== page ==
Atelier Iris 3: Grand Phantasm Review - The Next Level

Game Profile

System:
PlayStation 2
Release date:
May 29, 2007
Publisher:
NIS America
Developer:
Gust
Players:
1
Genre:
RPG
ESRB:
T

Atelier Iris 3: Grand Phantasm

Third time's the charm.

Review by Patrick Butler (Email)
July 20th 2007

I keep hearing a term used everywhere and it confuses me to great lengths: What exactly are "traditional RPGs" and where may I purchase such things? From what I've gathered, these dungeon crawlers of old are said to be archaic, turn-based, 2D experiences. Not without it being complimented by a flourishing degree of spiky-hair and angst. So the old-school RPG apparently contains more unappealing conventions than actual positives.

And then Atelier Iris 3 waltzes in and completely breaks that mold. Oh sure, it is very old-school, traditional or whatever you want to call it, but hardly archaic. In fact, it's the most exciting experience in the largely popular alchemy series. Running on it's 8th title, Grand Phantasm focuses on the adolescent years of the famous Iris, legendary alchemist. She's in her growing pains and aspiring to be a great alchemist. By her side, she has Edge Vanhite, a young, moody yet spirited youth wielding a giant Cloud-like sword with teeth.

The entire game revolves around exploring the inner parts as well as outskirts of the town Zey Meruze. In this world, hunters are nicknamed Raiders and accept jobs to ascend in the ranks. Iris and Edge are clearly Raiders and you take control of the two youths in their early Raiding days. Jobs come from clients and are posted in the Raider's Guild north of town. Checking the billboard, as well as ringing up the reception will toggle a list of available missions.

There are two kinds of missions to sort through in Grand Phantasm. One of them is deliberately and shamelessly labeled under fetch quests. Once said quest has been accepted, Iris and company are on the job to hunt out for specific items or NPCs. At times, the items required from a client are so superfluous and silly that you'll have to resort to the series' main line of antics (and addiction): alchemy. Provided that Iris has the right ingredients and a high enough alchemy level, she can throw anything from a Salisbury steak to a boot in her magic cauldron to create just about anything the heart desires. The more alchemy you tamper with, the higher your Alchemy rate grows, which also increases your repertoire of recipes.


A well-constructed RPG for those wishing to play something new that still has that old-fashioned feel to it.

Don't expect the magic of chemistry to end the lines at cooking and concocting potions. Alchemy also permits the creation of much stronger weapons. Vanhite and the rest of the party's weapons grow exponentially in strength from each following chapter due to Iris continuously upgrading your weapons and armor (provided you let her) and not due to the conventional armory and weapons shops you come across with in most RPGs. Also, gradually opening up the book of Escalario through several plot-based gems unlocks Iris' potential to an even greater and more rewarding extent for your party.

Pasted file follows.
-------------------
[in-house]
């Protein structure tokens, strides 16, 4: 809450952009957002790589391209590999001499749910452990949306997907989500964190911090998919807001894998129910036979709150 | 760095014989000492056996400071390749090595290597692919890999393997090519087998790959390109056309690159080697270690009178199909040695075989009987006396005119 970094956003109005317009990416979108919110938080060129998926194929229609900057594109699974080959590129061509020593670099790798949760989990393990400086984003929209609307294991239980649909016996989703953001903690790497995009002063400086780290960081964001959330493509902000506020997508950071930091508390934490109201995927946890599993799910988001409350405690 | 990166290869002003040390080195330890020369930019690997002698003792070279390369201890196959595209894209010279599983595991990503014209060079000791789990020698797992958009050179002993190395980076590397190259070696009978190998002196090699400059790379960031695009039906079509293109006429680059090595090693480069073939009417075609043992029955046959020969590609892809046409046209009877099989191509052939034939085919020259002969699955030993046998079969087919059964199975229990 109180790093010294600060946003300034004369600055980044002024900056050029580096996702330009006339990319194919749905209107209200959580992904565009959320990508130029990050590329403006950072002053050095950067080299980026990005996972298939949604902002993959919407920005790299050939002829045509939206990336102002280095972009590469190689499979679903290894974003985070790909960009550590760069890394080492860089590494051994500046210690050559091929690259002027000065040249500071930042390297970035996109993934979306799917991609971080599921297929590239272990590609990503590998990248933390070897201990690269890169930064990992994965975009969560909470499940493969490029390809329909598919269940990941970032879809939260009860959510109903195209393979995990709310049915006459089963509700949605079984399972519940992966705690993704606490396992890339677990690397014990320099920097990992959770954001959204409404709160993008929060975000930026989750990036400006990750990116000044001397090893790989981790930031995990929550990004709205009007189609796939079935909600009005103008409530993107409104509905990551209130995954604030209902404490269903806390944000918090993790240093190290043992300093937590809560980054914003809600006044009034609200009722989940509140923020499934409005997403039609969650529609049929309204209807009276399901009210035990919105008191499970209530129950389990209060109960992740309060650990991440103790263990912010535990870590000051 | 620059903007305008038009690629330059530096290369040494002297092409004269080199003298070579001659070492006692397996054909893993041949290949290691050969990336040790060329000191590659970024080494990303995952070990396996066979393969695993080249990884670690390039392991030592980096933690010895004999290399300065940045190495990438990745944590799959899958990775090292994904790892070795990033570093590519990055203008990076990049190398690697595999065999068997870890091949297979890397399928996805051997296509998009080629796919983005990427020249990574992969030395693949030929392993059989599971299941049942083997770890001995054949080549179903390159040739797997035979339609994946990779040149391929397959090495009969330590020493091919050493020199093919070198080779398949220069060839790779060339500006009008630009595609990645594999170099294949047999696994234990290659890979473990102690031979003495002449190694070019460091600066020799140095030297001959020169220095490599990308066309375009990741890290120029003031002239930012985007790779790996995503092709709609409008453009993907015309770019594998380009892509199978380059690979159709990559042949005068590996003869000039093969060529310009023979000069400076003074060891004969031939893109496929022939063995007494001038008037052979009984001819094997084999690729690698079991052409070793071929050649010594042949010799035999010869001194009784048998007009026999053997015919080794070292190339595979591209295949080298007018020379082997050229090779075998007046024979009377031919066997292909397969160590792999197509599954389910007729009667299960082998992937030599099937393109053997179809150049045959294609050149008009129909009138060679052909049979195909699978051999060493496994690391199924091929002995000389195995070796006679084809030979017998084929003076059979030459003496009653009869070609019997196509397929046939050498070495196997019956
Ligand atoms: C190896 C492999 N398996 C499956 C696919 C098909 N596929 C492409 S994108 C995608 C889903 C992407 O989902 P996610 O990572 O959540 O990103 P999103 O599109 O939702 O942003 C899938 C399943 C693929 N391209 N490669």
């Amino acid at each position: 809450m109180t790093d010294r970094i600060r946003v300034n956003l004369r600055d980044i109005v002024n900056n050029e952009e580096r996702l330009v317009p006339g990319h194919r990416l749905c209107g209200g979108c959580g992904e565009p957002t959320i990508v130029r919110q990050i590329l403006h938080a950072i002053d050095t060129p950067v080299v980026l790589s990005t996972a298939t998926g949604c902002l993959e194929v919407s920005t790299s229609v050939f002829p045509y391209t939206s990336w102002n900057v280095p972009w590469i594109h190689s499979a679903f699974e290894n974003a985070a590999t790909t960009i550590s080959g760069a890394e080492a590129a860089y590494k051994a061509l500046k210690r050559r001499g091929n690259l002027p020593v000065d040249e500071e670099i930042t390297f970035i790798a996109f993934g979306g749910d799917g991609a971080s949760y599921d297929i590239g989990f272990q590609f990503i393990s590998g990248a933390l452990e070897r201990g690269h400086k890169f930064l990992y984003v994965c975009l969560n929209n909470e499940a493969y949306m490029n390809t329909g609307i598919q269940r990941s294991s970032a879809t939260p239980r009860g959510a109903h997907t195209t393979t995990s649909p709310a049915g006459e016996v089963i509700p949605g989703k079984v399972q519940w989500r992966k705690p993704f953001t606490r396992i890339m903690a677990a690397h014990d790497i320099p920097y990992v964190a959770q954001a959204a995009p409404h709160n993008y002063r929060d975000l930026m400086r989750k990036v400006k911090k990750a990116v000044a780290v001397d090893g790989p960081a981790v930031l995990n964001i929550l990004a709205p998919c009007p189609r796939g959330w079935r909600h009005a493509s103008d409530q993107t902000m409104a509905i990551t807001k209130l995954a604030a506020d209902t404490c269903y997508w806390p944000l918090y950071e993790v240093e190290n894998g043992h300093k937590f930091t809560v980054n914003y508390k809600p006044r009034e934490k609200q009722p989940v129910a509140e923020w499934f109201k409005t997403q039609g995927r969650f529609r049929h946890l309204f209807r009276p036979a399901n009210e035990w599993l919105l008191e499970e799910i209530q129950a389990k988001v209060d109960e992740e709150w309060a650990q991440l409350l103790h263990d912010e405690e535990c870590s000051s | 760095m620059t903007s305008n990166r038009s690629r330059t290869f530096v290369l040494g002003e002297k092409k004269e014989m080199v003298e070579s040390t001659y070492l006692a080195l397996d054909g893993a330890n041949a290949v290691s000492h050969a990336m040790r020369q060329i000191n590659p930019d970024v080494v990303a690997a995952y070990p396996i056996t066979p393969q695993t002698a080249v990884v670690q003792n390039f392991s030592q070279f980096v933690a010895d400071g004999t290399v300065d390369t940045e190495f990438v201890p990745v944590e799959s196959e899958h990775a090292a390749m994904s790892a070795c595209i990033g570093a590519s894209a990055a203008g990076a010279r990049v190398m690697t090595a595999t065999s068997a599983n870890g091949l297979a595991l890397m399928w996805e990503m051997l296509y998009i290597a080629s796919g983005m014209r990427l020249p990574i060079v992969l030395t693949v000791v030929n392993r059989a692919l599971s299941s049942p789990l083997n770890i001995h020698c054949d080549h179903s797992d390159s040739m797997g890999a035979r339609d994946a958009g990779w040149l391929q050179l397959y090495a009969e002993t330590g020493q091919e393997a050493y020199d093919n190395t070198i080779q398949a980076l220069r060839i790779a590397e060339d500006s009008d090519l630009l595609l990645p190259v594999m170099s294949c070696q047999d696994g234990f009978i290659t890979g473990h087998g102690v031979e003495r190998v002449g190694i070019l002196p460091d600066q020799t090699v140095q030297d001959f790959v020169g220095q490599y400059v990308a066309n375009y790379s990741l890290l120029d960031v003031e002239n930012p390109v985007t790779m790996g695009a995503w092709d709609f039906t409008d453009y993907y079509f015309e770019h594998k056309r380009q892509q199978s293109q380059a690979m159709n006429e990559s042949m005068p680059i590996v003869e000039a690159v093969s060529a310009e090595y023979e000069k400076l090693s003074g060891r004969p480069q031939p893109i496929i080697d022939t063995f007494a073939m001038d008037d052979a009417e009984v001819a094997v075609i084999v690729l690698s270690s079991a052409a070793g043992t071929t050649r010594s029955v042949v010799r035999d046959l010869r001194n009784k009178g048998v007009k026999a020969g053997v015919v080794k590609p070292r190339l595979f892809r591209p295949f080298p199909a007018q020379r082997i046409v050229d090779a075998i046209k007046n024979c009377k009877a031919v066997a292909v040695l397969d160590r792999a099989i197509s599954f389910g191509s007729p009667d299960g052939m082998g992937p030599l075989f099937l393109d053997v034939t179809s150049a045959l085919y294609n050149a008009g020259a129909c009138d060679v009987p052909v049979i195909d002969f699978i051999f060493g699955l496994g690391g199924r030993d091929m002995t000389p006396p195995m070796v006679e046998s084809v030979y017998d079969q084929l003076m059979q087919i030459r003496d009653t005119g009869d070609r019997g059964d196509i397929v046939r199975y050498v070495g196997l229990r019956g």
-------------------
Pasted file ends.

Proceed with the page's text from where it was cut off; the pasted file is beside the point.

Bounty hunting is the second sort of mission listed and these are obviously more fun to explore. Whether ghost or beast, if you take up the job, you're kind of forced to go through with cleaning those baddies from the face of the planet. Then again, monsters aren't anywhere near Zey Meruze to begin with. All enemies are fought and found within external portals placed all around and outside of town. These portals lead to Alterworlds, or strange dungeons from parallel dimensions. Entering these portals triggers an hour glass on the right of the screen, which continuously loses more and more sand as you progress through the area. Battles are fast-paced and are governed primarily around speed and number of hits. The top screen lists foes and party members in a line of cards, heavily determined by speed. The bottom portion of the screen displays the Burst bar, which accumulates with party members attacks and decreases with enemy's successful ones. Once the bar is full, Burst mode is activated. Party members gain a bonus in SP and are able to deploy their stronger attacks heavily in succession as well as cause far more damage than usual. It's very exciting and considering the fact that enemies are not random and appear on map, it makes really fun, expected when wanted and enjoyable.

Atelier Iris 3: Grand Phantasm takes a solid 30-40 hours to complete, though it may take a while longer to complete depending on how far you're willing to dive into the game's optional hunts and item creations. Much like the first two games, the art and sprites were pretty much recycled and have a very bubbly, traditional feel to them that might not appeal to everyone. And since its focus is heavily pressed on missions, the story kind of wanes and loses itself as the chapters go by. It is a well-constructed RPG for those wishing to play something new that still has that old-fashioned feel to it. Fans of the first two Iris titles dare not worry, for Grand Phantasm is surely grand and does not disappoint Atelier fans in the least.

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